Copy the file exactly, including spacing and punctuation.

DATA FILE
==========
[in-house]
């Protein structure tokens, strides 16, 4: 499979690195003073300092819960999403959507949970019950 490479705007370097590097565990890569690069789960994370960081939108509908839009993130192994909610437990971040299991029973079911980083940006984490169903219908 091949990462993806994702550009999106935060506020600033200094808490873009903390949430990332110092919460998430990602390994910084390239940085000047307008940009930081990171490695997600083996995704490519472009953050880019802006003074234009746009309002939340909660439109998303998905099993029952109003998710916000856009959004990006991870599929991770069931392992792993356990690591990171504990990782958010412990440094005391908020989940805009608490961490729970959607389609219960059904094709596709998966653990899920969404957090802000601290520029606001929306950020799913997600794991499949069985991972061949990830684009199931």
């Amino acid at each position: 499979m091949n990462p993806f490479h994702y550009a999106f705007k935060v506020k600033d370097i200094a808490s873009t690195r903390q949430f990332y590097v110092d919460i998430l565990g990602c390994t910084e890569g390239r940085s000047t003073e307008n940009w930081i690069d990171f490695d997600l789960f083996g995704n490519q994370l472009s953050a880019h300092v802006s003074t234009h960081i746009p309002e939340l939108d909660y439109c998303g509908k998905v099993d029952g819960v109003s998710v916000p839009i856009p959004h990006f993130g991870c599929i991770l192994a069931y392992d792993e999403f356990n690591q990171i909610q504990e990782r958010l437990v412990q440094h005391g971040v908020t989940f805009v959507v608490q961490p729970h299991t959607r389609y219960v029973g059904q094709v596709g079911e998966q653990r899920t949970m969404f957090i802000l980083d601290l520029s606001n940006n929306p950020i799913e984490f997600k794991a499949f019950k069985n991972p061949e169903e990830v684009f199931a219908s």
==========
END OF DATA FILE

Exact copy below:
[in-house]
């Protein structure tokens, strides 16, 4: 499979690195003073300092819960999403959507949970019950 490479705007370097590097565990890569690069789960994370960081939108509908839009993130192994909610437990971040299991029973079911980083940006984490169903219908 091949990462993806994702550009999106935060506020600033200094808490873009903390949430990332110092919460998430990602390994910084390239940085000047307008940009930081990171490695997600083996995704490519472009953050880019802006003074234009746009309002939340909660439109998303998905099993029952109003998710916000856009959004990006991870599929991770069931392992792993356990690591990171504990990782958010412990440094005391908020989940805009608490961490729970959607389609219960059904094709596709998966653990899920969404957090802000601290520029606001929306950020799913997600794991499949069985991972061949990830684009199931």
């Amino acid at each position: 499979m091949n990462p993806f490479h994702y550009a999106f705007k935060v506020k600033d370097i200094a808490s873009t690195r903390q949430f990332y590097v110092d919460i998430l565990g990602c390994t910084e890569g390239r940085s000047t003073e307008n940009w930081i690069d990171f490695d997600l789960f083996g995704n490519q994370l472009s953050a880019h300092v802006s003074t234009h960081i746009p309002e939340l939108d909660y439109c998303g509908k998905v099993d029952g819960v109003s998710v916000p839009i856009p959004h990006f993130g991870c599929i991770l192994a069931y392992d792993e999403f356990n690591q990171i909610q504990e990782r958010l437990v412990q440094h005391g971040v908020t989940f805009v959507v608490q961490p729970h299991t959607r389609y219960v029973g059904q094709v596709g079911e998966q653990r899920t949970m969404f957090i802000l980083d601290l520029s606001n940006n929306p950020i799913e984490f997600k794991a499949f019950k069985n991972p061949e169903e990830v684009f199931a219908s």